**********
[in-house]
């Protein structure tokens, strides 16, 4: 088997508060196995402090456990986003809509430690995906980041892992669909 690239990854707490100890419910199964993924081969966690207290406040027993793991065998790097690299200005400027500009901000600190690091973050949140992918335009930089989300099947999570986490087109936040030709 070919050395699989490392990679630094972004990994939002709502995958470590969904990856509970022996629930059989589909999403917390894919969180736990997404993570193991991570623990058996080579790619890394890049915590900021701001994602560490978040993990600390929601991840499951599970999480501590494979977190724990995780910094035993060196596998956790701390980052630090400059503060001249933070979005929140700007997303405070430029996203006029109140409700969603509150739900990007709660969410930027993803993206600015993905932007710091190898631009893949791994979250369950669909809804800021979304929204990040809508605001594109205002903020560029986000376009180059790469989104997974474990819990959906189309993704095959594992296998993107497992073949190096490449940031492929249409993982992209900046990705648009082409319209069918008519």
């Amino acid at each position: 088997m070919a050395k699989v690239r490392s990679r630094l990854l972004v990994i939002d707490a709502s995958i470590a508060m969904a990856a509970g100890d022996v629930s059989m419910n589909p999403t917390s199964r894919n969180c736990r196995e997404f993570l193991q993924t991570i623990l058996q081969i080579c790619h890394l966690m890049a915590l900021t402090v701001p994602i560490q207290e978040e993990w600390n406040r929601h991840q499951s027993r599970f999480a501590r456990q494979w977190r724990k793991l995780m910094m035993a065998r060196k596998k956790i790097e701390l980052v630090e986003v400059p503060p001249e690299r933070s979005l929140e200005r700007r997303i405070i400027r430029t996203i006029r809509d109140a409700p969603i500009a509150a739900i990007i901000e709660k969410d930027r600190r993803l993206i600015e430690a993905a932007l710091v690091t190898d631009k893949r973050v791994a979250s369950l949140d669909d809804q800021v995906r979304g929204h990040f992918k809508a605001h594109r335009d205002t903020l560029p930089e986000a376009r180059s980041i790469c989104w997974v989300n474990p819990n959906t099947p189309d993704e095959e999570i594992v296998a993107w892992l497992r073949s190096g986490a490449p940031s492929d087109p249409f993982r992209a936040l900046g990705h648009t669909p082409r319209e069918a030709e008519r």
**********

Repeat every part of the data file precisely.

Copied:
[in-house]
């Protein structure tokens, strides 16, 4: 088997508060196995402090456990986003809509430690995906980041892992669909 690239990854707490100890419910199964993924081969966690207290406040027993793991065998790097690299200005400027500009901000600190690091973050949140992918335009930089989300099947999570986490087109936040030709 070919050395699989490392990679630094972004990994939002709502995958470590969904990856509970022996629930059989589909999403917390894919969180736990997404993570193991991570623990058996080579790619890394890049915590900021701001994602560490978040993990600390929601991840499951599970999480501590494979977190724990995780910094035993060196596998956790701390980052630090400059503060001249933070979005929140700007997303405070430029996203006029109140409700969603509150739900990007709660969410930027993803993206600015993905932007710091190898631009893949791994979250369950669909809804800021979304929204990040809508605001594109205002903020560029986000376009180059790469989104997974474990819990959906189309993704095959594992296998993107497992073949190096490449940031492929249409993982992209900046990705648009082409319209069918008519």
């Amino acid at each position: 088997m070919a050395k699989v690239r490392s990679r630094l990854l972004v990994i939002d707490a709502s995958i470590a508060m969904a990856a509970g100890d022996v629930s059989m419910n589909p999403t917390s199964r894919n969180c736990r196995e997404f993570l193991q993924t991570i623990l058996q081969i080579c790619h890394l966690m890049a915590l900021t402090v701001p994602i560490q207290e978040e993990w600390n406040r929601h991840q499951s027993r599970f999480a501590r456990q494979w977190r724990k793991l995780m910094m035993a065998r060196k596998k956790i790097e701390l980052v630090e986003v400059p503060p001249e690299r933070s979005l929140e200005r700007r997303i405070i400027r430029t996203i006029r809509d109140a409700p969603i500009a509150a739900i990007i901000e709660k969410d930027r600190r993803l993206i600015e430690a993905a932007l710091v690091t190898d631009k893949r973050v791994a979250s369950l949140d669909d809804q800021v995906r979304g929204h990040f992918k809508a605001h594109r335009d205002t903020l560029p930089e986000a376009r180059s980041i790469c989104w997974v989300n474990p819990n959906t099947p189309d993704e095959e999570i594992v296998a993107w892992l497992r073949s190096g986490a490449p940031s492929d087109p249409f993982r992209a936040l900046g990705h648009t669909p082409r319209e069918a030709e008519r």